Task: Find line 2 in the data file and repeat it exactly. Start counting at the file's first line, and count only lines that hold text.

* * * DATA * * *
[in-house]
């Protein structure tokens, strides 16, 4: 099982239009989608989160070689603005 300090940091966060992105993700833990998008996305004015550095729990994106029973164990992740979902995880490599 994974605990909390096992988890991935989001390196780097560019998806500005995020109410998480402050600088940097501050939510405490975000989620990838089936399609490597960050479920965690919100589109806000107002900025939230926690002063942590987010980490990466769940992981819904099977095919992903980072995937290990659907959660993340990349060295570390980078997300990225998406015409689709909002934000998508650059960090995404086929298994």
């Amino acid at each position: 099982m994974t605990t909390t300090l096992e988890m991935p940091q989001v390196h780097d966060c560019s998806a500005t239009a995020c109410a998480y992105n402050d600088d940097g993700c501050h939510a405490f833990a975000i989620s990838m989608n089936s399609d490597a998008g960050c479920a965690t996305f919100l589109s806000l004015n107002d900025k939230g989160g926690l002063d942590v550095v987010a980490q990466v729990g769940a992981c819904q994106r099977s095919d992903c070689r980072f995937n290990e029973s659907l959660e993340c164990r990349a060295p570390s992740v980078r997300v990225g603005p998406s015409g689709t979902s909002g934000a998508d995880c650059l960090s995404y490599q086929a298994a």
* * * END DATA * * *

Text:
């Protein structure tokens, strides 16, 4: 099982239009989608989160070689603005 300090940091966060992105993700833990998008996305004015550095729990994106029973164990992740979902995880490599 994974605990909390096992988890991935989001390196780097560019998806500005995020109410998480402050600088940097501050939510405490975000989620990838089936399609490597960050479920965690919100589109806000107002900025939230926690002063942590987010980490990466769940992981819904099977095919992903980072995937290990659907959660993340990349060295570390980078997300990225998406015409689709909002934000998508650059960090995404086929298994």